Why Does My Dog Ignore Me?

Why do some dogs ignore their owners daily…

but then seem to bond with a skilled dog trainer in seconds, and listen attentively to that trainer forever?

Hint: It’s a matter of repetition, but not the kind you might think.

"You called? I'm listening!" Attention and eye contact like this are a rare experience for many dog owners unless it's dinner time.

Repetition can be a bad thing.  Many dog owners accidentally teach their dogs to ignore the most important cues they want their dogs to listen to! This will happen when you repeat the same communication over and over, without any specific consequence attached.  The science of how the brain works tells us that when a signal is repeated over and over with no meaning attached – it will become background noise.  Here’s an example I always give when teaching dog training classes in NYC: If you live in a city apartment, you pay no attention to wailing sirens that pass by your window every day.  If you just moved here from a rural environment then maybe you notice them for the first few days.  But after that, you’ve heard them so much – with no consequence to you personally – that your brain literally “tunes them out”.  Don’t become a wailing siren to your dog!

A classic example of repetition without meaning…

is experienced by many dogs when they are called to Come by command, or by name.  Let’s look at some common ways that owners inadvertently teach their dogs to ignore their name:

  • Your command is repeated over and over when the dog is more motivated by something else (e.g., squirrels) and would never possibly listen
  • Your dog comes running when called but the behavior never leads to anything rewarding (no consequence)
  • Your dog runs back to you and then gets punished (you immediately put on the leash and go home – wrong consequence!)
Another common example of a word that gets ignored is “No”.  Let’s look at the ways that repeating this word turns it into background noise:
  • You say “no” over and over while you let a puppy continue to bite your hand or play tug with a pair of pants (while you’re wearing them)
  • You say “no” while you chase a dog all over the house after he’s stolen something (you’re actually turning “no” into a game)

Most dog owners mean well, but they just don’t realize that…

in order for their communication to take on meaning to the dog, they must show the dog that words and body language consistently have the same meaning.  For the coming when called example above, when you use a recall word and the dog comes, make it rewarding!  Just as important, do not use the recall word over and over – if the dog ignores you – STOP repeating the command.  Same goes for “No.”  If you say “No” you have to make sure what happens next is not a continuation of fun.  You need NOT punish your dog harshly, but consistently giving a time out or taking away the object of “puppy sin” (your hand, your pants) would go a long way towards explaining the meaning of “No”.  Timing is also very important, but that’s a whole ‘nother discussion.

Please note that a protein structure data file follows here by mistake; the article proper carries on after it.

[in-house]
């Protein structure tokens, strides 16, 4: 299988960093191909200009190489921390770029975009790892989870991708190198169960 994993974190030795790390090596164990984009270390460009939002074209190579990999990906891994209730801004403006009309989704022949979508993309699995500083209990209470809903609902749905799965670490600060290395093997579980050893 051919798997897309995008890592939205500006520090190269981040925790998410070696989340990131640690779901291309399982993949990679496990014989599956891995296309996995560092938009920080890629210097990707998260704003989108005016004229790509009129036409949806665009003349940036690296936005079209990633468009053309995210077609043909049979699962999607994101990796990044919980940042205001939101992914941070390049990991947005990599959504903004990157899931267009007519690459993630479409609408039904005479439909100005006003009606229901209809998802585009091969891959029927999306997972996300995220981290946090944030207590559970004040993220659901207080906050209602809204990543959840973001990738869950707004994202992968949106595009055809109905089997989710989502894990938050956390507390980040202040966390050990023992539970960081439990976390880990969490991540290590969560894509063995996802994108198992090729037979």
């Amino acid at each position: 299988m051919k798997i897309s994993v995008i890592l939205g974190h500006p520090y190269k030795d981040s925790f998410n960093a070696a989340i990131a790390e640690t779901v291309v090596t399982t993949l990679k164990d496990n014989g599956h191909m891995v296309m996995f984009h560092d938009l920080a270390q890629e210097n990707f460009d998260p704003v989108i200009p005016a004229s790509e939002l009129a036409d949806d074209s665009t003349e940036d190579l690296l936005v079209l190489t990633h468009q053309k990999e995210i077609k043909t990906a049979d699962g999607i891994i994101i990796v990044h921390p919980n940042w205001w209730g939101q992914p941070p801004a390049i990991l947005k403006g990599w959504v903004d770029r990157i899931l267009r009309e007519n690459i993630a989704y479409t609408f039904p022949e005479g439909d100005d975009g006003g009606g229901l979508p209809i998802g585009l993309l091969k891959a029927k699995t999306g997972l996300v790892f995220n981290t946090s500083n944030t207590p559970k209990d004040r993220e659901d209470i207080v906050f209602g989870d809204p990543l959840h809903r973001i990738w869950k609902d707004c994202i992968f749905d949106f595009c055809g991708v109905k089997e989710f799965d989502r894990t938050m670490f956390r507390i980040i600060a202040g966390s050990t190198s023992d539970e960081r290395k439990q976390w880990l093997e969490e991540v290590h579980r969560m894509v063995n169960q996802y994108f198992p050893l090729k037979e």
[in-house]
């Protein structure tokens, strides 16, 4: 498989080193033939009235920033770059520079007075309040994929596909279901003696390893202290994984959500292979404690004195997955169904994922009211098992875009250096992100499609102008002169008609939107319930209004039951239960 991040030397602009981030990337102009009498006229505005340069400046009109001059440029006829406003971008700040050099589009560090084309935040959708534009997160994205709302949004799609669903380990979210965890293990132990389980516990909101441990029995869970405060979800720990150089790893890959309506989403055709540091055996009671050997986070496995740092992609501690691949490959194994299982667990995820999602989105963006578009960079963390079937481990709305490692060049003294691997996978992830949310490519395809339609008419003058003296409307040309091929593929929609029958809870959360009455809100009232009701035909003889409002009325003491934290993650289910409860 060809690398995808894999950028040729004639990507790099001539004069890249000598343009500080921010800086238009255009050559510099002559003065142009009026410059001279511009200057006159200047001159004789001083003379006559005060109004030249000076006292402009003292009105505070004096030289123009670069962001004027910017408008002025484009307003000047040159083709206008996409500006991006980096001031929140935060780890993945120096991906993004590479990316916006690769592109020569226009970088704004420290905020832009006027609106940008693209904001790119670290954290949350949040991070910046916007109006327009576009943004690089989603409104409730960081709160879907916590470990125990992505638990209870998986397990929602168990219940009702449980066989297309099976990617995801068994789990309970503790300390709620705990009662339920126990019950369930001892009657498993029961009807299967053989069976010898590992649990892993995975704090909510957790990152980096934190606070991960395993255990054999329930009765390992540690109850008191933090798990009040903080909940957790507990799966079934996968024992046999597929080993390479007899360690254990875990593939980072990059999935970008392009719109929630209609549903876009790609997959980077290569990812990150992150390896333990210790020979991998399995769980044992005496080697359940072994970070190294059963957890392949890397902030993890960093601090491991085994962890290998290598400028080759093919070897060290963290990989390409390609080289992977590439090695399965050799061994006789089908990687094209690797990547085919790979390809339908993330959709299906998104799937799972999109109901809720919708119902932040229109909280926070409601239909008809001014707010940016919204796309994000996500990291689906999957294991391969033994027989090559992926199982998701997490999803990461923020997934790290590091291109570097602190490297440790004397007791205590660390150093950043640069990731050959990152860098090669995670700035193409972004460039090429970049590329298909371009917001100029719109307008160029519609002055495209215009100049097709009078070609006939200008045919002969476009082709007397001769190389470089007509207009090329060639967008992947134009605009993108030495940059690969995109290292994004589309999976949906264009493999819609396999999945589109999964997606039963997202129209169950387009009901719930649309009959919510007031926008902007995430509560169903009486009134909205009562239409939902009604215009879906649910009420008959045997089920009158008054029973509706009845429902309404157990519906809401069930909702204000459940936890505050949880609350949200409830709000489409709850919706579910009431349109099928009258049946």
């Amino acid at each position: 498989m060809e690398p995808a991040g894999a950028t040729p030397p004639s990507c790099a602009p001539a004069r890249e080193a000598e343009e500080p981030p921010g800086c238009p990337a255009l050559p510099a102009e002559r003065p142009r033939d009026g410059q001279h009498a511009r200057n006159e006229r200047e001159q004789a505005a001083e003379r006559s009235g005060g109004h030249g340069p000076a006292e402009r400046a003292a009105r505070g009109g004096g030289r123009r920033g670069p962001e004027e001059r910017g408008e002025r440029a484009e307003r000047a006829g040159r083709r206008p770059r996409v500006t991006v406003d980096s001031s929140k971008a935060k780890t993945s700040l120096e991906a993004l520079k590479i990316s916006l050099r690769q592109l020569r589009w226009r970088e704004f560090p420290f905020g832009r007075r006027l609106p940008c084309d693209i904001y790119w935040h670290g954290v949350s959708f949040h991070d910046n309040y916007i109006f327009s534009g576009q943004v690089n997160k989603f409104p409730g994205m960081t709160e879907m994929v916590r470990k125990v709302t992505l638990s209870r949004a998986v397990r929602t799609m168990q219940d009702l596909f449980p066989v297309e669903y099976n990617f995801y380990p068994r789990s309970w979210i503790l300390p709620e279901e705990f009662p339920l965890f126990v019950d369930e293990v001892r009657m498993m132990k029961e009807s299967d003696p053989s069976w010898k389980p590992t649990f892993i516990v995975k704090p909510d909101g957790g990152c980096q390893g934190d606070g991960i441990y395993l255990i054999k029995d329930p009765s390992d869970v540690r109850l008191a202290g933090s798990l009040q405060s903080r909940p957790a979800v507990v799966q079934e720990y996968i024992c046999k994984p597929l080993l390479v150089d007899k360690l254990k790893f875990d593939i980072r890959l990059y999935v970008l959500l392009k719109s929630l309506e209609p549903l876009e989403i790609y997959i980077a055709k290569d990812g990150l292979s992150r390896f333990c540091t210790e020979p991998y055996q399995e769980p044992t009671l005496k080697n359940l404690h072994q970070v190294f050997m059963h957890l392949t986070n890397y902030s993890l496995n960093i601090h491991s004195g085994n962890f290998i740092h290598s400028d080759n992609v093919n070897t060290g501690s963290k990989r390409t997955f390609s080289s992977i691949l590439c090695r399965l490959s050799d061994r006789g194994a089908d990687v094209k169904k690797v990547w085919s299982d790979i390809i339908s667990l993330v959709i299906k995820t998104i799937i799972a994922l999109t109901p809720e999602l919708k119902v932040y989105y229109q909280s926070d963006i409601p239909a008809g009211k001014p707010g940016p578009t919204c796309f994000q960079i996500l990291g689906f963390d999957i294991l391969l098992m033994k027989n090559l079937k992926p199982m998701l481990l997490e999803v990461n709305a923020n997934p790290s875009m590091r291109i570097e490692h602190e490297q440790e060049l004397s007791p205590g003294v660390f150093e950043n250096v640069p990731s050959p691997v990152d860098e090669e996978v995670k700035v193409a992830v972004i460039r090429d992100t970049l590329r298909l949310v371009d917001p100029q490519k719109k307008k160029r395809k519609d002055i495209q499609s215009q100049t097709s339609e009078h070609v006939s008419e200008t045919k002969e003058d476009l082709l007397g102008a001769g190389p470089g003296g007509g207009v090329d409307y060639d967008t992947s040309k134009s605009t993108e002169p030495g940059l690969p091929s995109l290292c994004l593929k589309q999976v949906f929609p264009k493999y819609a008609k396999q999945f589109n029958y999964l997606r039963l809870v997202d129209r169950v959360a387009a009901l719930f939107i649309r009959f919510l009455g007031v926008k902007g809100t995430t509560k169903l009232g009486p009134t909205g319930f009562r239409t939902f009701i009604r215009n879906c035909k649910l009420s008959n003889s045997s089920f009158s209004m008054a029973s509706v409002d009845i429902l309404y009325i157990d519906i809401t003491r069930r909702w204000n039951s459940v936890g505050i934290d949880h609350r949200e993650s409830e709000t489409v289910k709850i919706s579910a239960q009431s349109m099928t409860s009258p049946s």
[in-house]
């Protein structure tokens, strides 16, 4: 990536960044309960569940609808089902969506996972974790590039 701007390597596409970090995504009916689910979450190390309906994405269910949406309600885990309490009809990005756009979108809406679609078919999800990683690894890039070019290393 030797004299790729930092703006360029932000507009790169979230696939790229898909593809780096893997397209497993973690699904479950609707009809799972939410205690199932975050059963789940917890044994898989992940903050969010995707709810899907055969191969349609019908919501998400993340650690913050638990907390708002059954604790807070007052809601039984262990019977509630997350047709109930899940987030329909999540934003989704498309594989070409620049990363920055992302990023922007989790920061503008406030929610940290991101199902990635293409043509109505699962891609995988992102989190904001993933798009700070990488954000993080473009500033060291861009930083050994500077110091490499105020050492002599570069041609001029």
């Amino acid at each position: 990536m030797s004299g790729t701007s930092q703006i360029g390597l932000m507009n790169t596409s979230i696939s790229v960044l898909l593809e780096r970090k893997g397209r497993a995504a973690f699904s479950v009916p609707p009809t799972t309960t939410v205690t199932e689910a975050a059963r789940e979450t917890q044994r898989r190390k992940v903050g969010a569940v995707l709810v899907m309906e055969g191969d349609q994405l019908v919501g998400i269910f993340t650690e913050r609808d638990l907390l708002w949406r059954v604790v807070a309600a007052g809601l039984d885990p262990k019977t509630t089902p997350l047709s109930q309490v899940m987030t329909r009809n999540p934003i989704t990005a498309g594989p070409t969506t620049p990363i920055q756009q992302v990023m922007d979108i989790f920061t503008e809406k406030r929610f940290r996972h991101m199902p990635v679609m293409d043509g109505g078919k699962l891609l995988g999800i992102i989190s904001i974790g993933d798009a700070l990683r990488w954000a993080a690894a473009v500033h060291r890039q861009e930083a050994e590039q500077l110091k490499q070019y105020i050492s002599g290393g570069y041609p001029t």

Why do dogs pay close attention to trainers right away?

As a private lessons trainer, I have gone into many homes where the dogs have completely tuned their owners out.  The owner will say, “he doesn’t listen to anyone.”  But, then the dog and I hit it off very quickly.  Dogs can quickly size up a person and when they see that trainers are clear and consistent in their communication they love it!  Imagine if you were at a huge party full of people that spoke a different language from you.  Everyone you tried to talk to looks at you funny and says some jibberish back.  Then, all of a sudden you find someone who speaks your language.  Would you want to talk to him?  That’s how dogs feel when they meet a trainer.  “Thank goodness!  Party time!”

Is this magic?  No.  It can be boiled down to good communication.  Compared to a typical dog owner, a good trainer won’t repeat cues.  We will say it once or twice and then look for understanding before “wasting” the cue again.  Trainers also attach consistent consequences to their communication, with excellent timing.  Trainers say something, then watch the dog, and then respond accordingly.  Or if they want to “explain” what a word means right away, they will act on it right after saying it.  For example, if a dog is about to pick up a saucy knife I just dropped on the floor, I might say “No!” and step quickly into his space with a body block.  This “explains” what No means.  Compare that to a sing-songy sequence of “Noo”, “Nooo”, “Nooooo”, that I hear many new puppy owners chant to their pup as she chews their hands off.  I call this the No Song.  Don’t sing the No Song!

The Wrap:  Here’s how you “talk dog” like a trainer:  Don’t repeat words over and over. Attach consequences to your communication (rewards or penalties, mostly rewards).  Use good timing.  Be consistent.


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9 Responses to Why Does My Dog Ignore Me?

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